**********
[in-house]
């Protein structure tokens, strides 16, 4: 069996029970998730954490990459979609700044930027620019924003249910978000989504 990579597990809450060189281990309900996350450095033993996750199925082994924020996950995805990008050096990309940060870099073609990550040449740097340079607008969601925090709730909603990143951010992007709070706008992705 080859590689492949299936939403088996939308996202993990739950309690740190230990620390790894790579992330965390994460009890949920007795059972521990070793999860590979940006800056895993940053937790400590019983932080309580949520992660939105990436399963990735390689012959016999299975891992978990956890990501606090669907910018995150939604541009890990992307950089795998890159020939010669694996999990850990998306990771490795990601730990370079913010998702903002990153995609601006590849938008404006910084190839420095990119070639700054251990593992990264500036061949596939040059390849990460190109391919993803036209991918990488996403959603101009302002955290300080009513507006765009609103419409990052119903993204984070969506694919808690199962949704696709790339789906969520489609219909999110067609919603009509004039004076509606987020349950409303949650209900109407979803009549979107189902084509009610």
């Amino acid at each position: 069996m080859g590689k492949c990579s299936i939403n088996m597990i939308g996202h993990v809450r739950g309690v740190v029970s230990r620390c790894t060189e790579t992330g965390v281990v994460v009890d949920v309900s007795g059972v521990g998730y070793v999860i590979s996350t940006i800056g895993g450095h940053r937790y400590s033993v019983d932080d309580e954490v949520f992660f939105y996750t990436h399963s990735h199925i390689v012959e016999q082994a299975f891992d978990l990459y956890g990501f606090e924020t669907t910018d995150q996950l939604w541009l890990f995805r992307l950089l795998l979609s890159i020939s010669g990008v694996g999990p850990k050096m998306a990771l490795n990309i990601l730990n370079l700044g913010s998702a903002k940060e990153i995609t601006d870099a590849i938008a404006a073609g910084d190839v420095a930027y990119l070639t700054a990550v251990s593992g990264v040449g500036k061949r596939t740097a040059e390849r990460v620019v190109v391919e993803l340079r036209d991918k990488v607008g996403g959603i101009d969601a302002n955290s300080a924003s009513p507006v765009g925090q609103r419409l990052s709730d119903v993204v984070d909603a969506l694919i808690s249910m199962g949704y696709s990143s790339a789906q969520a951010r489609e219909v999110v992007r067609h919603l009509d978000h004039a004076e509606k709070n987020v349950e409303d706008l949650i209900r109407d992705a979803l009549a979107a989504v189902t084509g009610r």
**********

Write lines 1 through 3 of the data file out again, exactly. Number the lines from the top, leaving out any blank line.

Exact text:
[in-house]
């Protein structure tokens, strides 16, 4: 069996029970998730954490990459979609700044930027620019924003249910978000989504 990579597990809450060189281990309900996350450095033993996750199925082994924020996950995805990008050096990309940060870099073609990550040449740097340079607008969601925090709730909603990143951010992007709070706008992705 080859590689492949299936939403088996939308996202993990739950309690740190230990620390790894790579992330965390994460009890949920007795059972521990070793999860590979940006800056895993940053937790400590019983932080309580949520992660939105990436399963990735390689012959016999299975891992978990956890990501606090669907910018995150939604541009890990992307950089795998890159020939010669694996999990850990998306990771490795990601730990370079913010998702903002990153995609601006590849938008404006910084190839420095990119070639700054251990593992990264500036061949596939040059390849990460190109391919993803036209991918990488996403959603101009302002955290300080009513507006765009609103419409990052119903993204984070969506694919808690199962949704696709790339789906969520489609219909999110067609919603009509004039004076509606987020349950409303949650209900109407979803009549979107189902084509009610």
């Amino acid at each position: 069996m080859g590689k492949c990579s299936i939403n088996m597990i939308g996202h993990v809450r739950g309690v740190v029970s230990r620390c790894t060189e790579t992330g965390v281990v994460v009890d949920v309900s007795g059972v521990g998730y070793v999860i590979s996350t940006i800056g895993g450095h940053r937790y400590s033993v019983d932080d309580e954490v949520f992660f939105y996750t990436h399963s990735h199925i390689v012959e016999q082994a299975f891992d978990l990459y956890g990501f606090e924020t669907t910018d995150q996950l939604w541009l890990f995805r992307l950089l795998l979609s890159i020939s010669g990008v694996g999990p850990k050096m998306a990771l490795n990309i990601l730990n370079l700044g913010s998702a903002k940060e990153i995609t601006d870099a590849i938008a404006a073609g910084d190839v420095a930027y990119l070639t700054a990550v251990s593992g990264v040449g500036k061949r596939t740097a040059e390849r990460v620019v190109v391919e993803l340079r036209d991918k990488v607008g996403g959603i101009d969601a302002n955290s300080a924003s009513p507006v765009g925090q609103r419409l990052s709730d119903v993204v984070d909603a969506l694919i808690s249910m199962g949704y696709s990143s790339a789906q969520a951010r489609e219909v999110v992007r067609h919603l009509d978000h004039a004076e509606k709070n987020v349950e409303d706008l949650i209900r109407d992705a979803l009549a979107a989504v189902t084509g009610r």